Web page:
Redmond Early Learning Center finds creative solution for communication problem

The cafeteria at the Redmond Early Learning Center (RELC) becomes a very loud place every day during lunch. RELC is the district’s in-town kindergarten facility, serving nearly 400 kindergartners (known as Honeybees) within the Redmond School District. During lunch, the cafeteria sees 100 kinders at a time for lunches between 11:20 a.m. to 1:05 p.m.

Recently, volume became such an issue that teachers and staff weren’t able to effectively communicate with students over the excited chatter and buzzing of RELC Honeybees.

A team of instructional assistants (IAs) came up with a solution to not only overcome the communication breakdown, but teach the talkative kindergarteners a valuable new skill at the same time: sign language.

Toward the end of 2018, IAs Jennifer Merydith, Aundrea Poole, Gina Detweiler, Keturah Kinsman and Robin Boivie began to brainstorm ways to solve the cafeteria communication issue. The team landed on sign language as a possible solution and began to research key signs. After returning from Christmas break, they taught the signs to two kindergartners with who they made a video of signing words like “ketchup,” “fork,” “water,” and “spoon.” The video was then used to teach the other Honeybees the signs––who only required about a week to pick up the sign language.

Instructional Assistants, or IAs, take on a variety of tasks throughout the day, supporting both teachers and students through instruction, supervision and technology in the classroom.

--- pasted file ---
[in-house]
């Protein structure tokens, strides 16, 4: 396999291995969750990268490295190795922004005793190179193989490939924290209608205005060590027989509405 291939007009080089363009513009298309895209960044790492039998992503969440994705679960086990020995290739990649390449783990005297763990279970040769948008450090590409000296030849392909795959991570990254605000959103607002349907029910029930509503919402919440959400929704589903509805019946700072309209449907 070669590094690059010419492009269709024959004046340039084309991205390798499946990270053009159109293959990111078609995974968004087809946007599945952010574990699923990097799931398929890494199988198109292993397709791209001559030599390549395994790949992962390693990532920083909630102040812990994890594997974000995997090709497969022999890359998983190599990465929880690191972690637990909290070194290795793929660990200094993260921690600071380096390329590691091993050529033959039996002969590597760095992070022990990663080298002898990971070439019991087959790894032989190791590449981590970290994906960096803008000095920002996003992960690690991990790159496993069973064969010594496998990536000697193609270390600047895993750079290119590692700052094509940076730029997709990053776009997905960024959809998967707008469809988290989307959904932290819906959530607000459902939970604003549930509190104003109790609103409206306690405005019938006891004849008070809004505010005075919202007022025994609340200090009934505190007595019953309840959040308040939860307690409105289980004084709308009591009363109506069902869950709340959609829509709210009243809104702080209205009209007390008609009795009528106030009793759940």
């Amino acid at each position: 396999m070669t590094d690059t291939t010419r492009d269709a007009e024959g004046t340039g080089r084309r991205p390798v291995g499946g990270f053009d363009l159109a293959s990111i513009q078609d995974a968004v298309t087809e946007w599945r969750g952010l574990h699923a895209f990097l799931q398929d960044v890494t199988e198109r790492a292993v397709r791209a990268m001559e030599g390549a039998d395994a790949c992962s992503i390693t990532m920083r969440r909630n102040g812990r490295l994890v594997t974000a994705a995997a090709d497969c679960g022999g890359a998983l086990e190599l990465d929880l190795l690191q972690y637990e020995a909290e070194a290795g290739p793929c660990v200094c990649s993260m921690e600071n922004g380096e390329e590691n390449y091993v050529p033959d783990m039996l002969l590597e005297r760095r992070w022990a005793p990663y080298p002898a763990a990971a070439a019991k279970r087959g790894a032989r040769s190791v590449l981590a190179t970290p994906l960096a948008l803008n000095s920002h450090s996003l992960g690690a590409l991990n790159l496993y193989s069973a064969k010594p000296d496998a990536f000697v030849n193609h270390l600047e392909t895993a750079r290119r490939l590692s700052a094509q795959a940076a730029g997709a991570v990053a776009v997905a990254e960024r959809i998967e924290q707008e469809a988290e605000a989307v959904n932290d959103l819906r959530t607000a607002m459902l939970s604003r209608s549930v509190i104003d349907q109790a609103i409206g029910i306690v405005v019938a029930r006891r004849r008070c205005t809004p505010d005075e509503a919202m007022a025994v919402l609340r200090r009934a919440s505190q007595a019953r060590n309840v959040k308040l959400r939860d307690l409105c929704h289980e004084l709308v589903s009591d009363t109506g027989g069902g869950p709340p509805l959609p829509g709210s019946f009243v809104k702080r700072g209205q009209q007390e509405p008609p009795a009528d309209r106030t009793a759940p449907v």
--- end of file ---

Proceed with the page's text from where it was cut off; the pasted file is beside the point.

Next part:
“Our IA team is amazing,” said Lisa Burgher, student services coordinator for RELC. “They problem-solved the communication issue from start to finish, working hard to come up with a solution and teaching our kindergartners how to effectively communicate in a noisy lunchroom.”

Along with the video, the IAs created posters with pictures of the selected signs and placed them around the cafeteria as reminders for the students.

“While we originally came up with using sign language as a way to decrease the volume in the cafeteria, we quickly realized it also increased efficiency by allowing us to communicate across a crowded room instead of walking over to each individual student,” explained Instructional Assistant Gina Detweiler. “Their needs are being met much quicker and we’ve done away with a lot of the frustration kindergarten-age children can experience when they feel unheard.”

Since teaching the Honeybees some key sign language words, the cafeteria is a lot quieter, calmer and students are having fun trying out their new language.

“It sounds a little funny, but until you’ve been in our cafeteria you don’t realize how important it is to be able to sign “ketchup” from across the room,” Detweiler said. “I’m pleased to be a part of a team that was able to come up with a productive solution and add to our students’ education experience.”